Demand for HRT expected to rise after Davina McCall’s new movie on menopause | menopause

Menopause activists have warned of another surge in demand for hormone replacement therapy (HRT) supplies ahead of a documentary on the issue by Davina McCall, which will air on Monday.

They accused the government, which last week announced a new HRT czar amid widespread shortages of the drug, of “paying lip service” to women’s and women’s health.

One drug company reported a 30% increase in demand for HRT products in the month after McCall, now 54, made her first documentary on the topic in 2021 — and large numbers of women are expected to request the treatment. HRT from practicing doctors for the first time after watching the movie. Channel 4’s new show. makers Davina McCall: Sex, Mind, and Menopause They said they expected the program to inspire “another wave of women to go to the GPs” to seek HRT. They also anticipate a significant increase in the demand for testosterone, the potential benefits of which have also been highlighted in the program.

The documentary comes after a week in which shortages of some HRT products led to reports of some women feeling suicidal, being forced to legalize or circulating drugs in parking lots and looking for solutions abroad.

A spokesperson for the Ministry of Health and Social Care said: “The Minister of Health has made it clear that he will spare no effort to ensure that women receive the HRT they need.

“This week we have taken decisive action to increase supply and ensure women have access to HRT. We have appointed Madelaine McTernan as chair of the HRT task force to address short- and long-term supply issues, and have issued serious shortage protocols for three HRT products to limit supply dispensation for three months. And even external distribution of the required products.”

But Caroline Harris, Labor MP for Swansea East, chair of the All-Party Parliamentary Group on Menopause and co-chair of the Menopause Task Force, said more women will be rushing to get HRT this week.

“There will be things in this documentary that people won’t believe. And we will have more and more women rushing to the doctor to get HRT.” Foreman. “The more we find out what happens to your body when you lose hormones, the more we realize that menopause causes a tremendous amount of damage to women. But it is damage that is very repairable.”

The government was accused of not disclosing how the drug was introduced to pharmacies. “There is a shortage of HRT, and the government is lip service by moving forward with the Kaiser…when in fact we know what the problem is and what they have to do about it.”

Harris, a member of the campaign group Menopause Mandate along with McCall and fellow broadcasters Mariella Frostrup and Penny Lancaster, called for a national recipe booklet to increase availability.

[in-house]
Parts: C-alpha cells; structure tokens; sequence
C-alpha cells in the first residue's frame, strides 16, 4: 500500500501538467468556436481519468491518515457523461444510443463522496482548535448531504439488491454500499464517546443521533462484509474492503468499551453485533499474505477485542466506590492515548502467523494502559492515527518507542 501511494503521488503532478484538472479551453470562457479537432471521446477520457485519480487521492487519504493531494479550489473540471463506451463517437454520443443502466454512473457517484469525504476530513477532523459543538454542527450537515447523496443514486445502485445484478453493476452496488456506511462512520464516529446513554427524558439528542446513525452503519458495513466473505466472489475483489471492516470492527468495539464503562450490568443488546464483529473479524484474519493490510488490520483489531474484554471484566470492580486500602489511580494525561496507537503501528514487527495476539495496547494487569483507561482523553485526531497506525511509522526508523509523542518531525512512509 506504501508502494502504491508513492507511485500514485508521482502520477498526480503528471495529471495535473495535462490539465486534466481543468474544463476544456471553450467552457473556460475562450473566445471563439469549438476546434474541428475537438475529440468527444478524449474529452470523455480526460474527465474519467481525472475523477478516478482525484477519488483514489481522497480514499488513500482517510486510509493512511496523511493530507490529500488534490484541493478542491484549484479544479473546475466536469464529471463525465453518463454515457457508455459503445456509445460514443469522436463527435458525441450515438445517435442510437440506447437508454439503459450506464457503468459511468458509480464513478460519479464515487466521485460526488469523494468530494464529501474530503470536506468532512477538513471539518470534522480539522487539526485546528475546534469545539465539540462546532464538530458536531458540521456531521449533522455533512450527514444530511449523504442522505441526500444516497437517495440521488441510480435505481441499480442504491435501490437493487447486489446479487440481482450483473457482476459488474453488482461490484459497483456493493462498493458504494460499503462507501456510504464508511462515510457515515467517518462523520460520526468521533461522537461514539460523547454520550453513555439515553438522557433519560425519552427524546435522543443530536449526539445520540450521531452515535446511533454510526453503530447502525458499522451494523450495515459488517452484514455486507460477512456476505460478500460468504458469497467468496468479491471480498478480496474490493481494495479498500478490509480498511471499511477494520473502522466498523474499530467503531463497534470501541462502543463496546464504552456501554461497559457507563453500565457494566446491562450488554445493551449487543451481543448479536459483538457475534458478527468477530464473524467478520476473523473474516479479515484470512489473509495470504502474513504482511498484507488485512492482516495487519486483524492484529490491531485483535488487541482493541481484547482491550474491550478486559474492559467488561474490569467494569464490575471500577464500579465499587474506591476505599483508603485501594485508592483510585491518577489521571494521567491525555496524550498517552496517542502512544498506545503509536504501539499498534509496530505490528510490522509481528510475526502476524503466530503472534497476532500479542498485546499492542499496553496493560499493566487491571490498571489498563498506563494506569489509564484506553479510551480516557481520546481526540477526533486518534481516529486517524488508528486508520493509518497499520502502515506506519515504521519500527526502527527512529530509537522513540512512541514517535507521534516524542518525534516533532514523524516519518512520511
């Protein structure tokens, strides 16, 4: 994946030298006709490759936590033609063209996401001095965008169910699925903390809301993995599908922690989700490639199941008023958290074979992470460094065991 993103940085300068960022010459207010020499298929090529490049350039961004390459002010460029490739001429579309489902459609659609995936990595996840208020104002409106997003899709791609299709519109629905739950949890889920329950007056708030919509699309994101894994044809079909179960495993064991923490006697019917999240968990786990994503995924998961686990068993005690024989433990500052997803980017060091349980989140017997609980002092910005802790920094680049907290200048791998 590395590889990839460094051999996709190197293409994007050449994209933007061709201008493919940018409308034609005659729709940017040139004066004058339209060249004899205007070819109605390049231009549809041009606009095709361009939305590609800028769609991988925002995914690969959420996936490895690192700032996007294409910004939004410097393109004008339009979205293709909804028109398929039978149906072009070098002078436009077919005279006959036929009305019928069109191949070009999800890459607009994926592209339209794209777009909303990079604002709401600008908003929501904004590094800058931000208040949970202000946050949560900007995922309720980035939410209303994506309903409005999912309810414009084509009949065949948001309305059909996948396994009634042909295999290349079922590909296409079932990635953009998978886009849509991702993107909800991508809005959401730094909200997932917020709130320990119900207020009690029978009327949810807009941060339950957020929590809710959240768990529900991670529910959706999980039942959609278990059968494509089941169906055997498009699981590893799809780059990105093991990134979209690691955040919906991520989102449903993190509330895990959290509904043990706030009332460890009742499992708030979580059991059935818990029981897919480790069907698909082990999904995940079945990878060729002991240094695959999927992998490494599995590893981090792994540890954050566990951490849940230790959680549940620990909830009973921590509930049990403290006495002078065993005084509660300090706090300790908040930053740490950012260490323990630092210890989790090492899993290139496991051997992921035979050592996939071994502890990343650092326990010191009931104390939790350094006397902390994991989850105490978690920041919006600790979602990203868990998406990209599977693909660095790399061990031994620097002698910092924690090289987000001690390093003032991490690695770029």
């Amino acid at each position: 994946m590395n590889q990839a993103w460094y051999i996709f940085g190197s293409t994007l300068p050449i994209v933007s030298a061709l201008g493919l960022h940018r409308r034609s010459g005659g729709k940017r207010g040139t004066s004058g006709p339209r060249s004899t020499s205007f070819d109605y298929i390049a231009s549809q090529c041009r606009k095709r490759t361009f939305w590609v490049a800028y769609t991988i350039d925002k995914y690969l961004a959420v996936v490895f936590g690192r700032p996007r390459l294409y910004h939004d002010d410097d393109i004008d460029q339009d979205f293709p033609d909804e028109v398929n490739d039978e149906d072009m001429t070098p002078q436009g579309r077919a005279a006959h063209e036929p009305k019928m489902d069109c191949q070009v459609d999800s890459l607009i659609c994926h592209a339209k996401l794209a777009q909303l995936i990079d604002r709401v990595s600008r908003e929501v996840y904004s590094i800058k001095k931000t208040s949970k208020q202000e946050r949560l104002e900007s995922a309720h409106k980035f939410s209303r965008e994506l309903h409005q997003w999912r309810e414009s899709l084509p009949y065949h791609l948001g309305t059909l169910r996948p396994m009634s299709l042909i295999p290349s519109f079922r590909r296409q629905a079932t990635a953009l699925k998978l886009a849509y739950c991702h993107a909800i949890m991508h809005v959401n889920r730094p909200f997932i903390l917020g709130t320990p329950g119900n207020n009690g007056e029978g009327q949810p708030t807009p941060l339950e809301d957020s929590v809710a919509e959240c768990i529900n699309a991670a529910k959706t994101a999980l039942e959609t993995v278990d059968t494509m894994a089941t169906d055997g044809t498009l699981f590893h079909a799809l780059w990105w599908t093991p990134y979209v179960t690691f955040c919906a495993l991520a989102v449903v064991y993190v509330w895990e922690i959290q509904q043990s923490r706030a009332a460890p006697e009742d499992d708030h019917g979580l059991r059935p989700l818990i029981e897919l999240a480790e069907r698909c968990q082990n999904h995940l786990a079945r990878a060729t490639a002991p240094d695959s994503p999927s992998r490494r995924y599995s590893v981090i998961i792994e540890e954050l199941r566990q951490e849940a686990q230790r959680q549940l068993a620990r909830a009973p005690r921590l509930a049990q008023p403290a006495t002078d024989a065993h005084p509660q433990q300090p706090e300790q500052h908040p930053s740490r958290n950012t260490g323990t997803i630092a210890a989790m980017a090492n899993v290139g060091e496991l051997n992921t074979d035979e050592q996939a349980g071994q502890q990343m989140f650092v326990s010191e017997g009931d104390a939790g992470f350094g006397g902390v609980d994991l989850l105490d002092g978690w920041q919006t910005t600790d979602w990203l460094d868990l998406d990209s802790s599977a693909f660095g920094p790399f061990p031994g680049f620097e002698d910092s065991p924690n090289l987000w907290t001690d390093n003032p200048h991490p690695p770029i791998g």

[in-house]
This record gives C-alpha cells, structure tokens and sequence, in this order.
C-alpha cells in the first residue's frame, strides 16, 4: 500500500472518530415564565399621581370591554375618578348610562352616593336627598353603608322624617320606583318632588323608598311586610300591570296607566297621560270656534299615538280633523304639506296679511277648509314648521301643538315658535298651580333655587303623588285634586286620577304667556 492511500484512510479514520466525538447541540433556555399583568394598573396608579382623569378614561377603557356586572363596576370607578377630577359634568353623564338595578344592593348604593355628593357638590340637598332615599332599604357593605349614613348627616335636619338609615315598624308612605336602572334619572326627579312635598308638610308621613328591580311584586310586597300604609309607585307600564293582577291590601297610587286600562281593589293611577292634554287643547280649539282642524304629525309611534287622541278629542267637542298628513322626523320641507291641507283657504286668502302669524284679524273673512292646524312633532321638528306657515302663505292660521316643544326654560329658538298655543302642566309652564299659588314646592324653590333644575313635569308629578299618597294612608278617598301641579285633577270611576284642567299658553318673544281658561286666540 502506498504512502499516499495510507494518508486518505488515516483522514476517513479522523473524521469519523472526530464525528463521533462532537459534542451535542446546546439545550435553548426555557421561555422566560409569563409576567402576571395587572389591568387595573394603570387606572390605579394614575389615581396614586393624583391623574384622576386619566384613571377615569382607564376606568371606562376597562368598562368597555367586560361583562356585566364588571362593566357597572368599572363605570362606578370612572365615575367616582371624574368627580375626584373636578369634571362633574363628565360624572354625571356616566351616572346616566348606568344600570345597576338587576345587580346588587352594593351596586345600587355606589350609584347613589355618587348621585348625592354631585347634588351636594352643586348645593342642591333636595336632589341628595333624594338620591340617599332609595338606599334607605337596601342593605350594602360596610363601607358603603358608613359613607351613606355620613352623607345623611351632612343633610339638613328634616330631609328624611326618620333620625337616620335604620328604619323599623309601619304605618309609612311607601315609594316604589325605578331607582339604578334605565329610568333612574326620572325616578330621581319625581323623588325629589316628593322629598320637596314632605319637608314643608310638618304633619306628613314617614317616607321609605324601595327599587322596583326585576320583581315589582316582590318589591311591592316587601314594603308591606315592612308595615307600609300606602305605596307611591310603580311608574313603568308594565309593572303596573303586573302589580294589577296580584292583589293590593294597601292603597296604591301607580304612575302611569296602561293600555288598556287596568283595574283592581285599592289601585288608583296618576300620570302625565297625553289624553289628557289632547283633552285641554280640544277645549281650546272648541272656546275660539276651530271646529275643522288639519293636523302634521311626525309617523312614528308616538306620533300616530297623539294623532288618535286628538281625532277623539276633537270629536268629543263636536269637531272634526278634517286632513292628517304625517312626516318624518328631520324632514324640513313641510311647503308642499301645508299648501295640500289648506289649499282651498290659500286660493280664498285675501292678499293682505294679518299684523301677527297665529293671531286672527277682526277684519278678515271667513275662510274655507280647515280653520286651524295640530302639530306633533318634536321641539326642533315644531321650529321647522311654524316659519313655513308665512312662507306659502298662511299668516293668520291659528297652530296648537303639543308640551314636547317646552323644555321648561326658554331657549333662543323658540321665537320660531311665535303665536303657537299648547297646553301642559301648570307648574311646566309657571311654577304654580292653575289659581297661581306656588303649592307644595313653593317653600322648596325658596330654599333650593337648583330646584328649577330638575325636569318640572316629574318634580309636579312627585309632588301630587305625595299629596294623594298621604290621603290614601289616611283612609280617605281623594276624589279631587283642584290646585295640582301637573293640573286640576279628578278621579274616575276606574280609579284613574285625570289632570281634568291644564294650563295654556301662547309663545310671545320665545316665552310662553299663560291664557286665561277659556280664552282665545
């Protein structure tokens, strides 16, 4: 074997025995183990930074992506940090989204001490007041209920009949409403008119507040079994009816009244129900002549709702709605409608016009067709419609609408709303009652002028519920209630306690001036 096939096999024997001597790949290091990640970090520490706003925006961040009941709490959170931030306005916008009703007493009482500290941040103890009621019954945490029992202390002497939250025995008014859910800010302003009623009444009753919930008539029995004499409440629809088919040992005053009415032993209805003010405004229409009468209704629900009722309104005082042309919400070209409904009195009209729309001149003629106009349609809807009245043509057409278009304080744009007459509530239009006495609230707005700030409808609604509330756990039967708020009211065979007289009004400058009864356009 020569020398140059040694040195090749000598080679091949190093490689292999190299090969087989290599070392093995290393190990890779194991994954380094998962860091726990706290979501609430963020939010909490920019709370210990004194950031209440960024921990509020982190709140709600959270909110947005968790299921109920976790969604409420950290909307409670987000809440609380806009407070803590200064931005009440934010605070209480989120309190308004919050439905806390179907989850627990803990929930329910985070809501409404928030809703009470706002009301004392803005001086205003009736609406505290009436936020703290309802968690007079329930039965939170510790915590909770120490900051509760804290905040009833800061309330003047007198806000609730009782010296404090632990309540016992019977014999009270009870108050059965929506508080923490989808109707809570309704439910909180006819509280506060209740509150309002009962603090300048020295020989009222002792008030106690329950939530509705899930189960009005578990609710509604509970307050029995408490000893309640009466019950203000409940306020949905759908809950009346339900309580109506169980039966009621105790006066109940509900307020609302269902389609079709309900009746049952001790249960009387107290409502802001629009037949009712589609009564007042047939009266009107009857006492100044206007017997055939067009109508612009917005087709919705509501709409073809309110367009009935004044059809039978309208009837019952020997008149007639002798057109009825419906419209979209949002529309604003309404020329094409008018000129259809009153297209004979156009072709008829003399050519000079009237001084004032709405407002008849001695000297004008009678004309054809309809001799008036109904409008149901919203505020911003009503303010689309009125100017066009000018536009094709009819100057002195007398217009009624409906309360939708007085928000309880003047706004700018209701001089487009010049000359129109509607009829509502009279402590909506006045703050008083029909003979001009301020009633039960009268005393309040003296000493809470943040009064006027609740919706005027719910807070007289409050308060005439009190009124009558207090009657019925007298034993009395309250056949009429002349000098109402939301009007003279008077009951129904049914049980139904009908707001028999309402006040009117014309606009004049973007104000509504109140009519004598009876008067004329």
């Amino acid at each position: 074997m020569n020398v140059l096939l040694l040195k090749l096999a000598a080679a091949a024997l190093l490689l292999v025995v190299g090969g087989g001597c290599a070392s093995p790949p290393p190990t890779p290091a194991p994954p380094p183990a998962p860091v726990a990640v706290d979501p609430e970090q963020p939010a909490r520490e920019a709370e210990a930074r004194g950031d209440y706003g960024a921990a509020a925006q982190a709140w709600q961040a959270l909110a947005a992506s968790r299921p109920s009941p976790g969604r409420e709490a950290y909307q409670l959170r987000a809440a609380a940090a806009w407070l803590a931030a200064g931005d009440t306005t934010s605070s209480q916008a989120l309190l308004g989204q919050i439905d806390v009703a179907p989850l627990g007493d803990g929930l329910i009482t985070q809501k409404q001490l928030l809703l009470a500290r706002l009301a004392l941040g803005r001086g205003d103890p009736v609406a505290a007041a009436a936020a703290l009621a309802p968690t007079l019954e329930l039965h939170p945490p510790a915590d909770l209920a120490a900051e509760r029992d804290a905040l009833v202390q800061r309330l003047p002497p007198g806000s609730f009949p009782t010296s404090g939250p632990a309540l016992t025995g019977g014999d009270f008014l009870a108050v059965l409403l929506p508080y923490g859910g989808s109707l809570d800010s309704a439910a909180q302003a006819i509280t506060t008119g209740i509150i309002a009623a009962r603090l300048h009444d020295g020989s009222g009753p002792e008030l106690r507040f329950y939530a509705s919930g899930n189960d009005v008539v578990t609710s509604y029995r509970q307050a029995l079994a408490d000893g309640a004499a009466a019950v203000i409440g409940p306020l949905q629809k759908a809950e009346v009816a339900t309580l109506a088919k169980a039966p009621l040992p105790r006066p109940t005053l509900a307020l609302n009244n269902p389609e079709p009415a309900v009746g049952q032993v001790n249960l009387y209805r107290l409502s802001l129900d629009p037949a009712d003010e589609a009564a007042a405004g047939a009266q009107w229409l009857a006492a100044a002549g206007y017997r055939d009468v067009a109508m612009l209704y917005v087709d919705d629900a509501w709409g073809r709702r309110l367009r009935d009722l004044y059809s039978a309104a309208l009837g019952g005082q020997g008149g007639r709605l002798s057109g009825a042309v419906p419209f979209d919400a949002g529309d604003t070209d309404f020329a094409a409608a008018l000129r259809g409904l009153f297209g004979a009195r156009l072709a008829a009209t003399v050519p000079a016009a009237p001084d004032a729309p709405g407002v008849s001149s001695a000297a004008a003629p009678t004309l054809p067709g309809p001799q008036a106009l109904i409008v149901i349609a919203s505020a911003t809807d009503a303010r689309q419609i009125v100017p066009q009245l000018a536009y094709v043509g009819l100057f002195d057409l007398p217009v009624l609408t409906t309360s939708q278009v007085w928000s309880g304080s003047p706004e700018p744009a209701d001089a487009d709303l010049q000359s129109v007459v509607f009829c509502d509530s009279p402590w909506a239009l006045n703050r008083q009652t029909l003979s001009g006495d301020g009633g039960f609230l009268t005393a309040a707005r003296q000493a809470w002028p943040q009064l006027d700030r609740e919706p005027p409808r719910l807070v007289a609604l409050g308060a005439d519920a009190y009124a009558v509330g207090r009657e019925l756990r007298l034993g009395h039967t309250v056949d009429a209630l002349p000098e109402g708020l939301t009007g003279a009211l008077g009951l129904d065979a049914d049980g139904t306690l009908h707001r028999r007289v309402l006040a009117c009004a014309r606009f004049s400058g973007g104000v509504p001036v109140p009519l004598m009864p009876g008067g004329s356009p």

She said she was inundated with “large numbers” of women whose GPs refused to give them HRT, saying they didn’t need it or were not in menopause. This issue particularly affects low-income women, she said, who cannot have privacy.

McCall’s first documentary on menopause, Sex, myths and menopauseIn which the introduction spoke of her own experience, it was viewed by more than 2 million people and resulted in 22,000 GPs and nurses volunteering to complete the six-hour menopausal cycle.

Kate Muir, who produced both films and is an author Everything You Need To Know About Menopause (But You Were Too Afraid To Ask)She said she believes the new documentary will encourage postmenopausal women to order testosterone from their doctors, too.

McCall is part of a broader menopause movement that is challenging the idea of ​​”keep calm, go on, and shut up.” She added. “Women themselves until recently somehow felt they did not deserve this [HRT] They felt ashamed of him and ashamed of her request. They felt it was a sign of weakness. And now it’s a sign of strength.”

The number of HRT prescriptions in England has doubled in the past five years to more than 500,000 a month. In previous years, shortages were blamed on manufacturing and supply chain problems, but the industry has blamed recent problems on more women looking for products.

Professor Martin Marshall, president of the Royal College of General Practitioners, said there had been a “tremendous rise in demand” for transdermal estrogen products in recent years, but the increase in women prescribing HRT was “evidence that clinicians are willing to do their best for their patients.” “.

He said GPs are “highly trained to have open and sensitive conversations about all aspects of women’s health, including menopause.”

Paula Briggs, president of the British Menopause Society, warned of “evangelical” misinformation being shared on social media based on a “selective interpretation of clinical research papers”, which included recommending higher doses of HRT or saying it was safe for women with a history of cancer. breasts in their families.

“Unless you’ve had medical training and you understand, it’s easy to take a superficial approach,” she said, adding that some women have felt pressured to receive HRT when it might be best to try lifestyle changes first.

Katie Taylor, founder of Latte Lounge, an online platform about middle age and menopause, said demand has increased rapidly over the past six years. For many women, she said, McCall’s documentary could be their “first moment.”

Women are ‘too tired, too anxious and many are desperate so they use half the amount [of HRT]”.

She said some women have been driving to several pharmacies trying to get similar products, looking for special solutions, and others trying to get it without a prescription in Spain.

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